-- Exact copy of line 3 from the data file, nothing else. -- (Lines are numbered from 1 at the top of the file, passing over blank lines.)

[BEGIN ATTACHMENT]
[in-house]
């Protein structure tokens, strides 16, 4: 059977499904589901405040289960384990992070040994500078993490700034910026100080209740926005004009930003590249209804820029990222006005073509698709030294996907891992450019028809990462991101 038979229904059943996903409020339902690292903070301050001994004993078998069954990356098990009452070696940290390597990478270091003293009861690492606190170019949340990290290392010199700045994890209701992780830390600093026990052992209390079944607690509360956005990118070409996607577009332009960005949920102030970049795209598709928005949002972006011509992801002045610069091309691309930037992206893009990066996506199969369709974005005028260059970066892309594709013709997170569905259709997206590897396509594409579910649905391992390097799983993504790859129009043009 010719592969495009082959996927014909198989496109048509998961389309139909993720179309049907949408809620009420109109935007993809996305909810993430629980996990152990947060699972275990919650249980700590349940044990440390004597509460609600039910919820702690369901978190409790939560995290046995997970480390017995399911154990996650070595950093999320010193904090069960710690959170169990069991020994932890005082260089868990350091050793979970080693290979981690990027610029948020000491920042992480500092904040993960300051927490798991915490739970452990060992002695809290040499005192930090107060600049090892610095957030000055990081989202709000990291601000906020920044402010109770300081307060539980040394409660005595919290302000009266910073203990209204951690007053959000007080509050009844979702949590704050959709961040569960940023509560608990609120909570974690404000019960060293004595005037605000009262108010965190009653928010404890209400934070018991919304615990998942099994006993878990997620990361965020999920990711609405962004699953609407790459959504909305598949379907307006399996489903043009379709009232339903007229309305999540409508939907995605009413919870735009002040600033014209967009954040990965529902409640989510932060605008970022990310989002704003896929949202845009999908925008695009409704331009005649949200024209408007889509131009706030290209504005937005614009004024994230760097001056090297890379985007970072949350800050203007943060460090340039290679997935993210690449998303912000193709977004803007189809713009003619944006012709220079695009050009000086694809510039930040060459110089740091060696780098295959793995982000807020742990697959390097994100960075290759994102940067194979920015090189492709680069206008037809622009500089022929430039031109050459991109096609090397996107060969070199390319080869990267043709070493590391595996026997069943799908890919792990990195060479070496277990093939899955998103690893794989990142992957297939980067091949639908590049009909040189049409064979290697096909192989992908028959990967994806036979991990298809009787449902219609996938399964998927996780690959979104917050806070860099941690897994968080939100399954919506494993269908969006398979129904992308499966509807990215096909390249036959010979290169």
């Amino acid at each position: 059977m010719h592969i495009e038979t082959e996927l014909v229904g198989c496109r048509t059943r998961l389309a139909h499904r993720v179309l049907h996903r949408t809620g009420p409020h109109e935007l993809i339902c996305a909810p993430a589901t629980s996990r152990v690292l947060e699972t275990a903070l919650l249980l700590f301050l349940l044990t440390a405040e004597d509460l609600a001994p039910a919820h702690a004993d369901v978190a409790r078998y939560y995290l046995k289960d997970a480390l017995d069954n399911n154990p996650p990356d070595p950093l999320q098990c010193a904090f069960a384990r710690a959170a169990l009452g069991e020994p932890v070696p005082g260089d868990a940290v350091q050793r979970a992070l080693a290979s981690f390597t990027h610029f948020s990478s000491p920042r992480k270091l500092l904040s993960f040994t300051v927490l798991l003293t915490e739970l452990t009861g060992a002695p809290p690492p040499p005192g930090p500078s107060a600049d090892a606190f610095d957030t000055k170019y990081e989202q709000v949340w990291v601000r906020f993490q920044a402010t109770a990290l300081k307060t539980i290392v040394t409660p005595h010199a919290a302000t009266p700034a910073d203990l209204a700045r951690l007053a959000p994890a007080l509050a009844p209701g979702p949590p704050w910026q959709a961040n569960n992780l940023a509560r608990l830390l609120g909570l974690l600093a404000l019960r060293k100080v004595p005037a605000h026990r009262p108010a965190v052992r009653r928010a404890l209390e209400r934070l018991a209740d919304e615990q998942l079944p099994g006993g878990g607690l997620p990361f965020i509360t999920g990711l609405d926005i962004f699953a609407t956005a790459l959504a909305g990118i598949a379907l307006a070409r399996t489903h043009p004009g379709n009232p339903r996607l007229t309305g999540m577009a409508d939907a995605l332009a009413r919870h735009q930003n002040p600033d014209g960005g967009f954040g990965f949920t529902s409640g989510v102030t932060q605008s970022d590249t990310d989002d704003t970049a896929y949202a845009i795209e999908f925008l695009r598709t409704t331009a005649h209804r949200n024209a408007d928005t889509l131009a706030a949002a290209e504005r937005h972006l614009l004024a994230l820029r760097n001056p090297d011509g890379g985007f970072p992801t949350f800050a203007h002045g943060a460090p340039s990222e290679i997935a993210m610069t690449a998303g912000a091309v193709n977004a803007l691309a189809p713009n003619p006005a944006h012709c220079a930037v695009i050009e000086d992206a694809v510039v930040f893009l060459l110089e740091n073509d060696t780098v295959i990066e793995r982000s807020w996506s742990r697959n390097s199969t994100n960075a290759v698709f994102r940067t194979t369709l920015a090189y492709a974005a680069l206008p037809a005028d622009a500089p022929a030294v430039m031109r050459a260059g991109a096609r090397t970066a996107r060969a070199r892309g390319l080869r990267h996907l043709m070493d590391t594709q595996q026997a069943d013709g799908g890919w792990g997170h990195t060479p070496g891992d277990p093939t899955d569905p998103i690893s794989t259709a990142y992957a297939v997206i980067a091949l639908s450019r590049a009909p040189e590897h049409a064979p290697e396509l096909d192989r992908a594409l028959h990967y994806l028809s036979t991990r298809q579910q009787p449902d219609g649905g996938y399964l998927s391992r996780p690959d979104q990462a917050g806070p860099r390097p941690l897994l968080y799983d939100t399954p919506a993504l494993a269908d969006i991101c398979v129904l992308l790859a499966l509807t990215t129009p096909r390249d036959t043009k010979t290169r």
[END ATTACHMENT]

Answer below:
């Amino acid at each position: 059977m010719h592969i495009e038979t082959e996927l014909v229904g198989c496109r048509t059943r998961l389309a139909h499904r993720v179309l049907h996903r949408t809620g009420p409020h109109e935007l993809i339902c996305a909810p993430a589901t629980s996990r152990v690292l947060e699972t275990a903070l919650l249980l700590f301050l349940l044990t440390a405040e004597d509460l609600a001994p039910a919820h702690a004993d369901v978190a409790r078998y939560y995290l046995k289960d997970a480390l017995d069954n399911n154990p996650p990356d070595p950093l999320q098990c010193a904090f069960a384990r710690a959170a169990l009452g069991e020994p932890v070696p005082g260089d868990a940290v350091q050793r979970a992070l080693a290979s981690f390597t990027h610029f948020s990478s000491p920042r992480k270091l500092l904040s993960f040994t300051v927490l798991l003293t915490e739970l452990t009861g060992a002695p809290p690492p040499p005192g930090p500078s107060a600049d090892a606190f610095d957030t000055k170019y990081e989202q709000v949340w990291v601000r906020f993490q920044a402010t109770a990290l300081k307060t539980i290392v040394t409660p005595h010199a919290a302000t009266p700034a910073d203990l209204a700045r951690l007053a959000p994890a007080l509050a009844p209701g979702p949590p704050w910026q959709a961040n569960n992780l940023a509560r608990l830390l609120g909570l974690l600093a404000l019960r060293k100080v004595p005037a605000h026990r009262p108010a965190v052992r009653r928010a404890l209390e209400r934070l018991a209740d919304e615990q998942l079944p099994g006993g878990g607690l997620p990361f965020i509360t999920g990711l609405d926005i962004f699953a609407t956005a790459l959504a909305g990118i598949a379907l307006a070409r399996t489903h043009p004009g379709n009232p339903r996607l007229t309305g999540m577009a409508d939907a995605l332009a009413r919870h735009q930003n002040p600033d014209g960005g967009f954040g990965f949920t529902s409640g989510v102030t932060q605008s970022d590249t990310d989002d704003t970049a896929y949202a845009i795209e999908f925008l695009r598709t409704t331009a005649h209804r949200n024209a408007d928005t889509l131009a706030a949002a290209e504005r937005h972006l614009l004024a994230l820029r760097n001056p090297d011509g890379g985007f970072p992801t949350f800050a203007h002045g943060a460090p340039s990222e290679i997935a993210m610069t690449a998303g912000a091309v193709n977004a803007l691309a189809p713009n003619p006005a944006h012709c220079a930037v695009i050009e000086d992206a694809v510039v930040f893009l060459l110089e740091n073509d060696t780098v295959i990066e793995r982000s807020w996506s742990r697959n390097s199969t994100n960075a290759v698709f994102r940067t194979t369709l920015a090189y492709a974005a680069l206008p037809a005028d622009a500089p022929a030294v430039m031109r050459a260059g991109a096609r090397t970066a996107r060969a070199r892309g390319l080869r990267h996907l043709m070493d590391t594709q595996q026997a069943d013709g799908g890919w792990g997170h990195t060479p070496g891992d277990p093939t899955d569905p998103i690893s794989t259709a990142y992957a297939v997206i980067a091949l639908s450019r590049a009909p040189e590897h049409a064979p290697e396509l096909d192989r992908a594409l028959h990967y994806l028809s036979t991990r298809q579910q009787p449902d219609g649905g996938y399964l998927s391992r996780p690959d979104q990462a917050g806070p860099r390097p941690l897994l968080y799983d939100t399954p919506a993504l494993a269908d969006i991101c398979v129904l992308l790859a499966l509807t990215t129009p096909r390249d036959t043009k010979t290169r």